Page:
February 2005 Sky from the Keeble Observatory
After seven years hitching a ride on the Cassini spacecraft, the Huygens probe took
center stage and delivered a nearly flawless performance. Omission of commands to
activate one of the radio receivers on Cassini meant that about half the data were
irretrievably lost. Even so, the remaining data are giving us our first close up
look at the atmosphere and surface of Titan. Saturn's largest moon is the only satellite
in the solar system with a substantial atmosphere. Methane haze in that nitrogen
atmosphere had kept the surface shrouded in mystery ... until Huygens arrived.
One of the strangest places in the solar system, it was amazing to see how familiar
the surface looks. River channels carved through low hills, leading to large lakes.
Low lying fog clings to the shore line in places. Islands poke out of the sea.
(Image courtesy of European Space Agency, National Aeronautics and Space Administration,
and the Lunar and Planetary Lab at the University of Arizona.)
Huygens parachuted to a soft landing near one of the lakes, landing on a surface
the consistency of wet sand. Pictures from the surface show small "boulders,"
which appear to have been tossed and smoothed in flowing liquid. Researchers claim
evidence that it has "rained" recently.
But this is not familiar territory! The rain, rivers, and lakes are liquid methane,
at about 200 degrees below zero, and the fog is also methane. There does not appear
to be any standing liquid at the moment, but the consistency of the surface suggests
that the liquid lies just below in the "sand." The boulders and sand are
most likely frozen water ice! We need to be cautious about drawing too many conclusions
- we've seen only a tiny fraction of Titan!
Cassini continues it orbital examination of Saturn and her moons. Huygens' batteries
are long since expired, and it will be decades (at best) before we can get another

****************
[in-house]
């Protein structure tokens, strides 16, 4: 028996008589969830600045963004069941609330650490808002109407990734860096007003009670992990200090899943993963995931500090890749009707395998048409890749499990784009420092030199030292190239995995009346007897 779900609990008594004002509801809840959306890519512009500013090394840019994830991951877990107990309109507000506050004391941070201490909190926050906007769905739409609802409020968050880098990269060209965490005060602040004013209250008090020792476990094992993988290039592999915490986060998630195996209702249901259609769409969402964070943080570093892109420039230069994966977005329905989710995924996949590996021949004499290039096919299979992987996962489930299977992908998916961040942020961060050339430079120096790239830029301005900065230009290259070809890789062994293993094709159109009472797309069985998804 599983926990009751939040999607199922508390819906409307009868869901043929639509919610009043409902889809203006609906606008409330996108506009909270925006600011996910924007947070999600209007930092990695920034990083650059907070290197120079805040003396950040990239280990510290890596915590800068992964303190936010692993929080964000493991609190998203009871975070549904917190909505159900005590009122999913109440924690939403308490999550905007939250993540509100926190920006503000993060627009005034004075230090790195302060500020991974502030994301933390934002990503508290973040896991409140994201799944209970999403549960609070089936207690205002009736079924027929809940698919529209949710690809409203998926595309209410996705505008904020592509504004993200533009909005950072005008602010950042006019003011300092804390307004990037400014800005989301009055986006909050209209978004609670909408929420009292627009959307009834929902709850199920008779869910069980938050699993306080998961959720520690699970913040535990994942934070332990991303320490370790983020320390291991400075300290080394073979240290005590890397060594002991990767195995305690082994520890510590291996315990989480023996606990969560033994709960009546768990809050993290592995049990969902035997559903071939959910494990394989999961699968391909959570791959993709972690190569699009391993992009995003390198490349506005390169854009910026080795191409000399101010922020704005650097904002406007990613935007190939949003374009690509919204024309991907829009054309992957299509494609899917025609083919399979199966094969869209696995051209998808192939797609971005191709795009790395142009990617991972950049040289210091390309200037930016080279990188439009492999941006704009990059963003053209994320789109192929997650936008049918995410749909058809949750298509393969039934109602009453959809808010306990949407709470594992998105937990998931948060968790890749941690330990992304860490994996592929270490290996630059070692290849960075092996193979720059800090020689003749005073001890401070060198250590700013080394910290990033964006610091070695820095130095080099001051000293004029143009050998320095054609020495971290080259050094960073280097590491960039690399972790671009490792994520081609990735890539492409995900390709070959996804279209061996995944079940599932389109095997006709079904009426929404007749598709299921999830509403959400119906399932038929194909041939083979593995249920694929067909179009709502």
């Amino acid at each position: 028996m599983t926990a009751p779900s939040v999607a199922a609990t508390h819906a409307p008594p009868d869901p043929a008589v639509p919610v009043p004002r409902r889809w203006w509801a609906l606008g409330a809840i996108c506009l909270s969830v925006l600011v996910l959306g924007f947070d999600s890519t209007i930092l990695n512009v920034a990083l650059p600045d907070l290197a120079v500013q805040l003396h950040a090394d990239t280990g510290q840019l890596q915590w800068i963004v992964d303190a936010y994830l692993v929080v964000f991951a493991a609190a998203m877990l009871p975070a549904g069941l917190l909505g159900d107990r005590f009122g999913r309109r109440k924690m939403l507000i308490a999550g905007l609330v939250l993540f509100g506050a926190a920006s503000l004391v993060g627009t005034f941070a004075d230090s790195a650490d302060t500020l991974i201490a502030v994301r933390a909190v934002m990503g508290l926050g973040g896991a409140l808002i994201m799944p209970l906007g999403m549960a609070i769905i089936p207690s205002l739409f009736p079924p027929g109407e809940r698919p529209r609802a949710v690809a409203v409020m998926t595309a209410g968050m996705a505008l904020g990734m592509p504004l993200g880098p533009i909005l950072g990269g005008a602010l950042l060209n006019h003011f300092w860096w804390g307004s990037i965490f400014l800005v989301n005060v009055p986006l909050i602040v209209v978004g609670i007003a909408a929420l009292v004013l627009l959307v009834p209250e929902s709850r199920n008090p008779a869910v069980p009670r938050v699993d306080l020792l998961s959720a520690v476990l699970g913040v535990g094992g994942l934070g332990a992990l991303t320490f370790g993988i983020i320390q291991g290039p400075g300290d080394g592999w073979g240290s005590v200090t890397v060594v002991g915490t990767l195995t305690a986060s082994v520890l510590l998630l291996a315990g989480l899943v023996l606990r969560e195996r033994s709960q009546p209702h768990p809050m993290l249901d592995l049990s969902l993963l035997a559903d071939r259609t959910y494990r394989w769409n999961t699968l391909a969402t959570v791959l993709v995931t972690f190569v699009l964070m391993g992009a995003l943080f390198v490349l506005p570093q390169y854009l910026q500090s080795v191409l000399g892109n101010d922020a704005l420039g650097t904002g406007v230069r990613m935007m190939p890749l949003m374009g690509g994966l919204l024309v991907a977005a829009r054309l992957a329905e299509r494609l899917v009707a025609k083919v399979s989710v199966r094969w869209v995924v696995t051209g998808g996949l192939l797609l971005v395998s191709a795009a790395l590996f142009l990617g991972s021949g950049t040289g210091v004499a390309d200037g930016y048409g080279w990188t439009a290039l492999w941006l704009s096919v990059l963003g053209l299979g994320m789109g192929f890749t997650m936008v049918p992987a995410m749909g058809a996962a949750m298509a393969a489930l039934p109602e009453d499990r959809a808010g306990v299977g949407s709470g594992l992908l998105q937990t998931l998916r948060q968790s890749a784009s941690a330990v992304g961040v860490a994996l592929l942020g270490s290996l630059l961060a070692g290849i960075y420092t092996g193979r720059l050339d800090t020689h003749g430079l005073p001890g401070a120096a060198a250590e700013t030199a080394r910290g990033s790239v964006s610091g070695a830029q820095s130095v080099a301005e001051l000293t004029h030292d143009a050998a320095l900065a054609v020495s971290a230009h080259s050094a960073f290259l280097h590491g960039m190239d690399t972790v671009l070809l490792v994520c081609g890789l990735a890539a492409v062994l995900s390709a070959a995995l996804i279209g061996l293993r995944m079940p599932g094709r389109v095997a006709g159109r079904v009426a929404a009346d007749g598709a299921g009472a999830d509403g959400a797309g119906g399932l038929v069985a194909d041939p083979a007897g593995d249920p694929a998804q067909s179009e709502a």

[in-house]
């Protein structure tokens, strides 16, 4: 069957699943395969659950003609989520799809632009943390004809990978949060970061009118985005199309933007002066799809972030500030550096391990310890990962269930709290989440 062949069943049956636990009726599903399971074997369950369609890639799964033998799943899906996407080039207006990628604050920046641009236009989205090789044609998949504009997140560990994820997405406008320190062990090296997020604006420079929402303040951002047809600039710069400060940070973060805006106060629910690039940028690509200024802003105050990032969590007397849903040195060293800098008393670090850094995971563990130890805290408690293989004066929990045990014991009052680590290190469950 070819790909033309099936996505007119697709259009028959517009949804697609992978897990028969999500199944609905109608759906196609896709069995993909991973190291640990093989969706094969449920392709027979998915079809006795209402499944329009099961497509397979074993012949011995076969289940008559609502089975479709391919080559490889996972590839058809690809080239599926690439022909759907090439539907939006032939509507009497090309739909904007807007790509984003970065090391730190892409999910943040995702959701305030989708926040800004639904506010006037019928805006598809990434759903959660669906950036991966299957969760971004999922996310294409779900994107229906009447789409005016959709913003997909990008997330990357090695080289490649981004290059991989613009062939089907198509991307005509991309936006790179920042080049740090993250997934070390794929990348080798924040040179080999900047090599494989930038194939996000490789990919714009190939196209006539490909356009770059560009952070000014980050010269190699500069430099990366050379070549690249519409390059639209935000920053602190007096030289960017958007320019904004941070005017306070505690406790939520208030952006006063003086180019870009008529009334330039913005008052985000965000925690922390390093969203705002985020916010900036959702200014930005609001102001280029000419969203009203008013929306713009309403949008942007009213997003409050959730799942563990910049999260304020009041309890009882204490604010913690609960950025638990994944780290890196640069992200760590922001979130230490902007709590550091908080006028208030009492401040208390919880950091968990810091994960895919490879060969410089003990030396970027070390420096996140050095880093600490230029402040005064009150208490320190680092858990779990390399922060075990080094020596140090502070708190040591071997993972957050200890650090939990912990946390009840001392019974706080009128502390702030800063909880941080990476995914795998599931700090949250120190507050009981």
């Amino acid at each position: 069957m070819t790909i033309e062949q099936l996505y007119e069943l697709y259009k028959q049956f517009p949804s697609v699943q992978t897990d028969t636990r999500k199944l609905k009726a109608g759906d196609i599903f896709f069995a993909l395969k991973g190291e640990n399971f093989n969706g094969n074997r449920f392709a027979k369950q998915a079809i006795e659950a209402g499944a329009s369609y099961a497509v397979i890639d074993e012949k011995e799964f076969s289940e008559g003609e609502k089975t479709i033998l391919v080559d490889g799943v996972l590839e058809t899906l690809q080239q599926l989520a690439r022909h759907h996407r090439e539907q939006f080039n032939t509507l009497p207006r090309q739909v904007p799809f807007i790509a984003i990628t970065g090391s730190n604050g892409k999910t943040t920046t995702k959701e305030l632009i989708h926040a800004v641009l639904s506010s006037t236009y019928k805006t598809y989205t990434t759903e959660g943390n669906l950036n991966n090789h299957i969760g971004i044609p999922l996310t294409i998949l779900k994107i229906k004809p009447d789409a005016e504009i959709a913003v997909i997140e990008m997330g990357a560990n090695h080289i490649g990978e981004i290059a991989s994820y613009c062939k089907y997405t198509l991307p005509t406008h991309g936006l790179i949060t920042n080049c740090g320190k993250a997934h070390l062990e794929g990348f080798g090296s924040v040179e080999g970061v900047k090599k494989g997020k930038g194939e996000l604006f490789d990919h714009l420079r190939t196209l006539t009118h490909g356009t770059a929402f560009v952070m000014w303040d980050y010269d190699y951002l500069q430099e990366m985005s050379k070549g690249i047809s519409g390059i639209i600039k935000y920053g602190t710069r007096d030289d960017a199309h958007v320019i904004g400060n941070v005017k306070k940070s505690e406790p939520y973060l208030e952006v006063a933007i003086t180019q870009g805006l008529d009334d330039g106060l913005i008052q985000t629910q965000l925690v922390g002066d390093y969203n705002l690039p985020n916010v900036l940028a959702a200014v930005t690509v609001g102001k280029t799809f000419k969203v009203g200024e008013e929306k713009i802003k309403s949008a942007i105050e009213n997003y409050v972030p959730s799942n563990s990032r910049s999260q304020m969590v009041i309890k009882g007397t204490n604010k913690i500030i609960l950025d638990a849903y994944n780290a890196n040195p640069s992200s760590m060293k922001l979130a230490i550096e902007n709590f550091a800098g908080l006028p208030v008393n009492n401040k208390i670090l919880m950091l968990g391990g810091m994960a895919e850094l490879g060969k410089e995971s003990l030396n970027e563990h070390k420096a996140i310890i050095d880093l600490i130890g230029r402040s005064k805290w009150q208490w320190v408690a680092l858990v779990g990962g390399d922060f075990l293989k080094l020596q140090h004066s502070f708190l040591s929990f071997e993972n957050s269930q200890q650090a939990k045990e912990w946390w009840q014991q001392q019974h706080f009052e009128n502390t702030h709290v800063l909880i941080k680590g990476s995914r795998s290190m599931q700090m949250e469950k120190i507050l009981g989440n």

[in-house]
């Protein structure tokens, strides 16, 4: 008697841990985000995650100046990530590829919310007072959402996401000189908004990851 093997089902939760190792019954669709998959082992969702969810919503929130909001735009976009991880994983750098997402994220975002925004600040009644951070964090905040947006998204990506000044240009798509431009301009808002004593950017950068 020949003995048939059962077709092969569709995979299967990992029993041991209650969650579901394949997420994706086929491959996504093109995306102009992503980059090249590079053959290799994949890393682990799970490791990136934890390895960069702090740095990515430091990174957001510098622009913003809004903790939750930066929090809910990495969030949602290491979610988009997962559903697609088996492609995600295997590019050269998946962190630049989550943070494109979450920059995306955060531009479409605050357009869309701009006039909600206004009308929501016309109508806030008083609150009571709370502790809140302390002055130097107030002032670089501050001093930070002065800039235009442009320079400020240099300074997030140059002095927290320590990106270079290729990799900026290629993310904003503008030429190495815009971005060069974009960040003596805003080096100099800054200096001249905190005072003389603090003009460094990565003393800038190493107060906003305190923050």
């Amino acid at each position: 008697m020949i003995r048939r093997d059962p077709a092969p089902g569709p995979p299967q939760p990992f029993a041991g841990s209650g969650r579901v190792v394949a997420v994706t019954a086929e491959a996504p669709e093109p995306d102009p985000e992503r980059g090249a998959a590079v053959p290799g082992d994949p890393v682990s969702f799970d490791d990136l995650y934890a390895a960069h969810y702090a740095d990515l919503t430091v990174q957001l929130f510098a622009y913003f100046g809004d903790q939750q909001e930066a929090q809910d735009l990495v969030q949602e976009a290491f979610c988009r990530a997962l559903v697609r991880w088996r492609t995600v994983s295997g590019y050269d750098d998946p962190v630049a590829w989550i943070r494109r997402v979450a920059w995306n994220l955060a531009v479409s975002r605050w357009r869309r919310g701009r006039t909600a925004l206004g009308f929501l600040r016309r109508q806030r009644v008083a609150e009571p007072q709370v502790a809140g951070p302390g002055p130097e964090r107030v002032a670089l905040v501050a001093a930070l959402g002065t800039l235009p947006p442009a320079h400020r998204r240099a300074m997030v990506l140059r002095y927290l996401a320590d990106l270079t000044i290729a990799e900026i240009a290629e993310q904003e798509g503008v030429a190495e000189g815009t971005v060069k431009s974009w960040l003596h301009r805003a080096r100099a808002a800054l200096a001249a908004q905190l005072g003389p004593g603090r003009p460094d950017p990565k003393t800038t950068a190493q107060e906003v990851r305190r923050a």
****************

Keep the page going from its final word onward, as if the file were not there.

look at the surface of Titan. Lost data notwithstanding, there will be much to learn
from the current mission.
Lunar phases for February: Last Quarter on the 2nd, at 2:27 am; New Moon at 5:28
pm, on the 8th; First Quarter on the 15th, at 7:16 pm; Full Moon on the 23rd, at
Evening planet watchers will have Saturn available all month. At sunset early in
the month, look for the ringed planet (and current "home" of Cassini)
emerging from the twilight in the constellation Gemini, about 20 degrees above the
eastern horizon. By month's end it will be almost fifty degrees above the horizon
at sunset. Jupiter rises earlier as the month progresses, almost 5 hours after sunset
as we begin the month, only 3 hours after sunset by time we turn our calendars to
By the end of February, Mercury will have moved back to the evening sky. Early in
the month Mercury and Venus are low on the eastern horizon at sunrise. Their orbits
will carry them into the Sun's glare by the middle of the month, with swifter Mercury
visible about 15 degrees above the setting Sun on the 28th.
Three hours after sunset at mid-month, the view directly overhead will be bracketed
by Castor, Pollux, and Saturn to the southeast and Capella to the northwest in Auriga.
At this time the Milky Way will divide the sky, roughly northeast to southwest.
To the east you'll see bright Regulus in the constellation Leo. Approximately midway
between Leo and Gemini lies the open star cluster known as the Beehive; it is also
known as Praesepe, which means "the manger." Binoculars or a small telescope
will reveal several hundred stars, spanning about 10 light years. This cluster is
about 580 light years distant, and our models of stellar evolution tell us that
these stars are some 400 million years old ... much younger than our own Sun and
Orion is obvious to the south, trailed by the brightest star visible in the night
sky, brilliant Sirius in Canis Major. This bright blue star has a small "white
dwarf" companion, not visible without a large telescope. This is the burned
out remnant of a star once much like our Sun. Sirius will eventually evolve into
a red giant, like Betelgeuse (visible in Orion). When this happens, hydrogen from
its outer atmosphere may accrete onto the white dwarf, eventually erupting into
a "nova" as the hydrogen reaches critical temperature and density and
triggers thermonuclear fusion into helium.
Turning to the north, we see the familiar inverted "big dipper" of Ursa
Major above and to the right of Polaris. Cassiopeia is to the northwest, its familiar
W shape tipped sideways to resemble a Greek sigma.
For your own monthly star chart, you can direct your web browser to
http://www.skymaps.com. You will find extensive descriptions of what's worth
looking for, and you can download and print a single copy for your personal use.